The worst part about that clubhouse at RFK, of course, is how cramped it is. A player can barely get changed into his uniform without knocking over the buffet perched precariously on a small ledge near the big-screen TV and fake-leather couch. Being in that room is almost as bad as sitting in coach of a trans-continental flight with the sudden, screaming urge to take a leak. Only you can’t get up because the two clowns sitting next to you on the left are fast asleep. And because they have banned water bottles on flights, you are SOL in trying to find relief that way.

So imagine having a team meeting in such a place. How bad must it make a team feel that while in the throes of a crippling losing streak, they have to sit in such a place and talk about how awful things are going? It’s like psychoanalysis with Ted Nugent. No wonder the Nationals whipped them again to extend the Mets’ freefall.

Meanwhile, in the posh new space in St. Louis at ballpark that was opened just last year, the Phillies reportedly spent the time before the 14-inning victory over the Cardinals watching Wedding Crashers.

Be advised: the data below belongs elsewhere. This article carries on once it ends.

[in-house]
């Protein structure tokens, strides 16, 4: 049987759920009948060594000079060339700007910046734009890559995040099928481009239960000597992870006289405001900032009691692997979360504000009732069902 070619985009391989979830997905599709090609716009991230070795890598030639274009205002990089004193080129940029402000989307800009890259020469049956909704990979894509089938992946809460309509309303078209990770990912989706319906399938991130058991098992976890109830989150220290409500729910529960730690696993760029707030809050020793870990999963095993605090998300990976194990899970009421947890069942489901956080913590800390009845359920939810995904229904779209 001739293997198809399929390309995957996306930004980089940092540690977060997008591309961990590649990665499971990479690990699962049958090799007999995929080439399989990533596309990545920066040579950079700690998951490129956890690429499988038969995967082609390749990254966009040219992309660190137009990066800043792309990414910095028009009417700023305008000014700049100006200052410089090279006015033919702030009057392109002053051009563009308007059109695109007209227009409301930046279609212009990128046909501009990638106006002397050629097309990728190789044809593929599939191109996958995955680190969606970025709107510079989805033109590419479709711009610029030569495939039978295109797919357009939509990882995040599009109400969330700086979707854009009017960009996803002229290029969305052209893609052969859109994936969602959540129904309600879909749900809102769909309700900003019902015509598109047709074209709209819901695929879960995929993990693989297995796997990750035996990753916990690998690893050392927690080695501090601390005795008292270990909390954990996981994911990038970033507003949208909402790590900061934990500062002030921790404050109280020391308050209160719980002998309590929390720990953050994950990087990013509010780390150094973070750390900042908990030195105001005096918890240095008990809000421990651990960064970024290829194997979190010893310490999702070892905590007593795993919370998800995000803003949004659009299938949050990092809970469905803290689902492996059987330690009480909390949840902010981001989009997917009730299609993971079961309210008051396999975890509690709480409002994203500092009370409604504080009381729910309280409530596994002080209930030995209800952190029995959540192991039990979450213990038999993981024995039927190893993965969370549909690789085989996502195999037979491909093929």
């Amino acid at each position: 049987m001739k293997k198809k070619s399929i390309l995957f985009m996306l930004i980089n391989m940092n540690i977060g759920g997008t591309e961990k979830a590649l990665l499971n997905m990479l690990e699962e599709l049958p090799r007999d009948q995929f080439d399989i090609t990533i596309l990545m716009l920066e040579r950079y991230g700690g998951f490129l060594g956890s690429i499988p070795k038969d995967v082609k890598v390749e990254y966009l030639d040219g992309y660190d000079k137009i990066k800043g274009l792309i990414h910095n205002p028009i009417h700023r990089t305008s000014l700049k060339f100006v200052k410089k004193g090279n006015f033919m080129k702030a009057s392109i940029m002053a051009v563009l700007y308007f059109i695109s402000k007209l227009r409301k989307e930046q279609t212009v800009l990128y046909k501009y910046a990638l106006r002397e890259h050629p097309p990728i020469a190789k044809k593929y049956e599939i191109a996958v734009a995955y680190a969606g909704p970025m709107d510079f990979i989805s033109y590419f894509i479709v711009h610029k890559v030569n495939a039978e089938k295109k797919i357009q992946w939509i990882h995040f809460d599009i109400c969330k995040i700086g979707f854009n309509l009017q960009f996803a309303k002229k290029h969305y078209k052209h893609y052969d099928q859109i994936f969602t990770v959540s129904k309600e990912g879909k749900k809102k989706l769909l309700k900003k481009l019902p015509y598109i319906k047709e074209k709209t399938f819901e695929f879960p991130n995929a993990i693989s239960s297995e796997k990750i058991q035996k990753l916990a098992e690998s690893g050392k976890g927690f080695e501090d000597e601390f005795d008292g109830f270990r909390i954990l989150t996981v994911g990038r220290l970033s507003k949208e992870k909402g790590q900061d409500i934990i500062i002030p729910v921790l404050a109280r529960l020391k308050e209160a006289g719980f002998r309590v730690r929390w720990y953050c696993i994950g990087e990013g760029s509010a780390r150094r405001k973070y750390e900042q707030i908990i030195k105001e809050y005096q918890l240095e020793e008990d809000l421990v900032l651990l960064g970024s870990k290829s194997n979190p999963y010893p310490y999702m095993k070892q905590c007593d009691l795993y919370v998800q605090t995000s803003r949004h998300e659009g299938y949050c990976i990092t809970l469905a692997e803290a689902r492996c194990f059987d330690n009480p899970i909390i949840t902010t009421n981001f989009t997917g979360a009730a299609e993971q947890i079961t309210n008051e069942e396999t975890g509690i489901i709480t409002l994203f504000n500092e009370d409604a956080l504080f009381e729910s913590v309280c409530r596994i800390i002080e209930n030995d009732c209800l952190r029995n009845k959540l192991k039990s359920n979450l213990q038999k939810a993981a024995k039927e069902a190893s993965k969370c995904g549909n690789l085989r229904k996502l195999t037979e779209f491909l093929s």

There is no truth that after the game, Aaron Rowand proclaimed: “Cheesesteaks and baseball… THAT’S WHAT PHILADELPHIA DOES!

But such a thing wouldn’t be extraordinary.

Anyway, according to the math wizards at Sports Club Stats, the Phillies have a 42.9 percent chance to make the playoffs this season. If I had to guess (and my guessed change with the wind) it will take 90 wins for the Phillies to get into the playoffs.

With seven of the final 11 games against the Nationals and six of that 11 at the cozy hometown bandbox, 90 could be very doable.

Gone and probably forgotten
The Phillies will play the Nationals in the final baseball games at RFK Stadium this weekend, which is a pretty good thing. Clearly, as mentioned above, the old ballpark on the banks of the muddy Anacostia River has seen better days.

Next season the Nationals will play in a new ballpark near the DC Naval Yard along the banks of the Potomac River, which, friends report, will offer stunning views of the city’s skyline and will be a major upgrade from RFK.

As if a shoebox isn’t an upgrade.

Anyway, I’m sure I’ll wax on about RFK this weekend because that’s kind of what I do. Apparently the plan is to demolish the old stadium as soon as the DC United builds its new arena.


[1] this was a game in which the Phillies finally decided to hit the ball at 1 a.m. … come on guys, help us out. We have to stay up late and watch these games. How about an early big lead so that we can… wait, you guys already did that. OK. Never mind. Just do whatever it is you do and I’ll get back to my late-night channel flipping.